If you think your friend is experiencing depression, considering suicide, or behaving in a way that makes you worried about them, it’s important that you take this seriously.
If you see any of the suicide danger signals below, act immediately. Encourage your friend to reach out to an adult for help, and if you think they are in immediate danger, call 911. At school, contact your guidance counselor, nurse, principal, or health teacher.
Suicide Danger Signals:
- Worsening depression – unrelenting low mood, hopelessness, withdrawal, anxiety and inner tension, pessimism, sleep problems or desperation
- Preoccupation with death
- Increased alcohol and/or other drug use
- Recent impulsiveness and taking unnecessary risks
- Threatening suicide or expressing a strong wish to die
- Suddenly happier, calmer
- Unexpected rage or anger
- Making a plan
- Giving away prized possessions
- Unusual visiting or calling friends/ loved ones
- Sudden or impulsive purchase of a firearm
- Obtaining other means of killing oneself such as poisons or medications
- Preparing to leave family & friends behind
If you recognize these signs in yourself or in a friend, act now. Encourage your friend to reach out to a professional right away by calling the National Suicide Prevention Lifeline at 1-800-273-8255 or texting 741741. If your friend is in immediate danger, call 911.
How to Help
When you know your friend is struggling or going through a tough time, it’s normal to want to help them—but there’s a few important things to remember:
- It’s important to be supportive of your friends, but supporting someone with a mental illness requires a network of friends, adults, and professionals to be successful.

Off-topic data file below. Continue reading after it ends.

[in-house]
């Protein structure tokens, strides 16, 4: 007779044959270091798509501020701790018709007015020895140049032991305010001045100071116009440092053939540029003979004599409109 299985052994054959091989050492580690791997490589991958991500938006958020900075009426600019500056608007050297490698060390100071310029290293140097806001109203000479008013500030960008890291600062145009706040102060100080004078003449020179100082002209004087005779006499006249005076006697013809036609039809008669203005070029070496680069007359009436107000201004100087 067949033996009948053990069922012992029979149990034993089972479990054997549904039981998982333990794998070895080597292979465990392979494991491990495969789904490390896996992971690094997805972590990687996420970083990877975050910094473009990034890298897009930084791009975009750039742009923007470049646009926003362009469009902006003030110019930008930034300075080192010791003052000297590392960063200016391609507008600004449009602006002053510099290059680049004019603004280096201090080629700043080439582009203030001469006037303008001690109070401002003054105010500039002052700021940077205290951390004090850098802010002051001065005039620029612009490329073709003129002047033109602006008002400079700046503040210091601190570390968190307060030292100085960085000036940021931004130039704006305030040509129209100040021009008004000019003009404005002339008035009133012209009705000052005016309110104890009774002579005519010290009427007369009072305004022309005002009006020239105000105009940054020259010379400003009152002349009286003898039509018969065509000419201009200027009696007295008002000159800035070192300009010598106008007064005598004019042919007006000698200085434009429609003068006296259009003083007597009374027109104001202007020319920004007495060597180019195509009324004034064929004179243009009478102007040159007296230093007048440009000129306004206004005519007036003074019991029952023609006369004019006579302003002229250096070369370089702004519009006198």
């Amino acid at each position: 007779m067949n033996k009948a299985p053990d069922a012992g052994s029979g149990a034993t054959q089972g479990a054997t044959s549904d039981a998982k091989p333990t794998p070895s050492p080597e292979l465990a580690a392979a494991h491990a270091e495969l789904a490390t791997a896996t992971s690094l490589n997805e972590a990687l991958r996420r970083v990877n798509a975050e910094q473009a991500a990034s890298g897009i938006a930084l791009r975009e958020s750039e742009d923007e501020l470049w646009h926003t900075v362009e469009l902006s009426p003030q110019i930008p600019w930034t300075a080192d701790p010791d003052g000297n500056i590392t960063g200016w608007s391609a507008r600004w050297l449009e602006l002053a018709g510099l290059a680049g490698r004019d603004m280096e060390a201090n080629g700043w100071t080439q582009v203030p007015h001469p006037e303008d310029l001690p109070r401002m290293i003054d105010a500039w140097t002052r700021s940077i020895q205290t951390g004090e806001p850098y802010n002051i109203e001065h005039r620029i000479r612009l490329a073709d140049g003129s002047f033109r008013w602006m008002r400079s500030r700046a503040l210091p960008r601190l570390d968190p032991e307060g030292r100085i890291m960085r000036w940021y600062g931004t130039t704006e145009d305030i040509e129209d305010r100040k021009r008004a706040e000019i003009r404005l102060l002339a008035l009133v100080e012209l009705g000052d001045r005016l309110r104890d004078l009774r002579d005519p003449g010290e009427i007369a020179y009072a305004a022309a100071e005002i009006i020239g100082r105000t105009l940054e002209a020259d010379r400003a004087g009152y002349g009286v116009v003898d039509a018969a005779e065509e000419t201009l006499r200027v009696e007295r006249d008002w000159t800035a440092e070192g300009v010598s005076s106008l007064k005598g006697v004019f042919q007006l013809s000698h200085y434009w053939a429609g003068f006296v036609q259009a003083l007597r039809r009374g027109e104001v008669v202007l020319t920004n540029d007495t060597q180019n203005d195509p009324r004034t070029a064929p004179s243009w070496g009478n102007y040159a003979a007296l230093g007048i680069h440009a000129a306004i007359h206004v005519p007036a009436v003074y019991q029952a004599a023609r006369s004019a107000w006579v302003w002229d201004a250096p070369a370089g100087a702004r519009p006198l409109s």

- No matter what your friend says, keeping their secret about depression or suicide is never the right thing to do.
When helping your friend, here’s a list of some do’s and don’ts to follow that can show you how to be supportive and helpful:
- Reach out
- Show that you care
- Encourage your friend to talk
- Stay calm
- Listen with concern and without passing judgment
- Ask the suicide question: “Are you having thoughts of suicide?”
- Assess the danger. Does your friend have a suicide plan? Does your friend have access to the means to take his/her life? Has he/she attempted suicide before?
- Offer hope that he/she will not always feel this way
- Tell an adult and get help from a mental health professional
- Offer to go with your friend to get help
- Keep your friend’s suicide plan a secret
- Make your friend’s problem sound unimportant
- Act shocked
- Try to take any weapon away from your friend
- Leave your friend alone when he/she is in crisis
- Assume that your friend is simply having a bad day
- Take on the responsibility of your friend’s safety by yourself
- Stop being a good friend, no matter what
- Lose patience if your friend rejects your help
- Give up hope
Interested in learning about mental health, depression, coping skills, treatment options, and more? Check out our resources for students!